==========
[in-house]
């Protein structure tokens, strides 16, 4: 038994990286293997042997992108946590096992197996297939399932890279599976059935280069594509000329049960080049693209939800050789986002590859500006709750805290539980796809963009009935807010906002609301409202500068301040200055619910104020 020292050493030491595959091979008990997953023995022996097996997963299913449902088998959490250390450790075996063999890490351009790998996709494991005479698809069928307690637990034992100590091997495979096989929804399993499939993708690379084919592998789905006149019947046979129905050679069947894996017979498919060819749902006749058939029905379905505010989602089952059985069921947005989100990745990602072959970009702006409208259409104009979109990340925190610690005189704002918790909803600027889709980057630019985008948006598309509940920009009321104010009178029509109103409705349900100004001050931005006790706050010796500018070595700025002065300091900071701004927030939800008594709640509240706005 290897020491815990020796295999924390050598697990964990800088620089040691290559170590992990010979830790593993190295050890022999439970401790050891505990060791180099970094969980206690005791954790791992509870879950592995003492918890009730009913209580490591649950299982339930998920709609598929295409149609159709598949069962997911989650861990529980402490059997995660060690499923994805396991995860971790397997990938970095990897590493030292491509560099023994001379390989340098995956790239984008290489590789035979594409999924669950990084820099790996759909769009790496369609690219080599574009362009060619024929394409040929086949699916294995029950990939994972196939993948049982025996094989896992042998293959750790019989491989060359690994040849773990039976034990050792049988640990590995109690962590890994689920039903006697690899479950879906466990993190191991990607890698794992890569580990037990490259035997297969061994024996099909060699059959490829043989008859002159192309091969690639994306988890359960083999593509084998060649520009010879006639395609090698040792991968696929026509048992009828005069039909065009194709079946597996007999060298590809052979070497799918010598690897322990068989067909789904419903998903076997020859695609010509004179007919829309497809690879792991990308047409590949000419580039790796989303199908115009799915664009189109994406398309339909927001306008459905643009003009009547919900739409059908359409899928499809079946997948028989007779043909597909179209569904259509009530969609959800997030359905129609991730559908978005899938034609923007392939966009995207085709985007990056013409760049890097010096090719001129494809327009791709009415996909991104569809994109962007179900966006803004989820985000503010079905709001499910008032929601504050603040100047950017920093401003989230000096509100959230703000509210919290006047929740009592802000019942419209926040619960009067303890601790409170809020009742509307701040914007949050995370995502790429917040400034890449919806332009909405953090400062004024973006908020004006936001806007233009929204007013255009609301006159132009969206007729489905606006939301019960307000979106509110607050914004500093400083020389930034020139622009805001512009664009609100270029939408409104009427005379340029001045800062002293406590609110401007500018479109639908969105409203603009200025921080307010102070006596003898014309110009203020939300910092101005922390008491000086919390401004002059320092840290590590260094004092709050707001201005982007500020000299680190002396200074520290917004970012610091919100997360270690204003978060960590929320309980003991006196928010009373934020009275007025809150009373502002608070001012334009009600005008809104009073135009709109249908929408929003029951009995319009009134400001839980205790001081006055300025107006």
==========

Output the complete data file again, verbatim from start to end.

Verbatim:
[in-house]
């Protein structure tokens, strides 16, 4: 038994990286293997042997992108946590096992197996297939399932890279599976059935280069594509000329049960080049693209939800050789986002590859500006709750805290539980796809963009009935807010906002609301409202500068301040200055619910104020 020292050493030491595959091979008990997953023995022996097996997963299913449902088998959490250390450790075996063999890490351009790998996709494991005479698809069928307690637990034992100590091997495979096989929804399993499939993708690379084919592998789905006149019947046979129905050679069947894996017979498919060819749902006749058939029905379905505010989602089952059985069921947005989100990745990602072959970009702006409208259409104009979109990340925190610690005189704002918790909803600027889709980057630019985008948006598309509940920009009321104010009178029509109103409705349900100004001050931005006790706050010796500018070595700025002065300091900071701004927030939800008594709640509240706005 290897020491815990020796295999924390050598697990964990800088620089040691290559170590992990010979830790593993190295050890022999439970401790050891505990060791180099970094969980206690005791954790791992509870879950592995003492918890009730009913209580490591649950299982339930998920709609598929295409149609159709598949069962997911989650861990529980402490059997995660060690499923994805396991995860971790397997990938970095990897590493030292491509560099023994001379390989340098995956790239984008290489590789035979594409999924669950990084820099790996759909769009790496369609690219080599574009362009060619024929394409040929086949699916294995029950990939994972196939993948049982025996094989896992042998293959750790019989491989060359690994040849773990039976034990050792049988640990590995109690962590890994689920039903006697690899479950879906466990993190191991990607890698794992890569580990037990490259035997297969061994024996099909060699059959490829043989008859002159192309091969690639994306988890359960083999593509084998060649520009010879006639395609090698040792991968696929026509048992009828005069039909065009194709079946597996007999060298590809052979070497799918010598690897322990068989067909789904419903998903076997020859695609010509004179007919829309497809690879792991990308047409590949000419580039790796989303199908115009799915664009189109994406398309339909927001306008459905643009003009009547919900739409059908359409899928499809079946997948028989007779043909597909179209569904259509009530969609959800997030359905129609991730559908978005899938034609923007392939966009995207085709985007990056013409760049890097010096090719001129494809327009791709009415996909991104569809994109962007179900966006803004989820985000503010079905709001499910008032929601504050603040100047950017920093401003989230000096509100959230703000509210919290006047929740009592802000019942419209926040619960009067303890601790409170809020009742509307701040914007949050995370995502790429917040400034890449919806332009909405953090400062004024973006908020004006936001806007233009929204007013255009609301006159132009969206007729489905606006939301019960307000979106509110607050914004500093400083020389930034020139622009805001512009664009609100270029939408409104009427005379340029001045800062002293406590609110401007500018479109639908969105409203603009200025921080307010102070006596003898014309110009203020939300910092101005922390008491000086919390401004002059320092840290590590260094004092709050707001201005982007500020000299680190002396200074520290917004970012610091919100997360270690204003978060960590929320309980003991006196928010009373934020009275007025809150009373502002608070001012334009009600005008809104009073135009709109249908929408929003029951009995319009009134400001839980205790001081006055300025107006």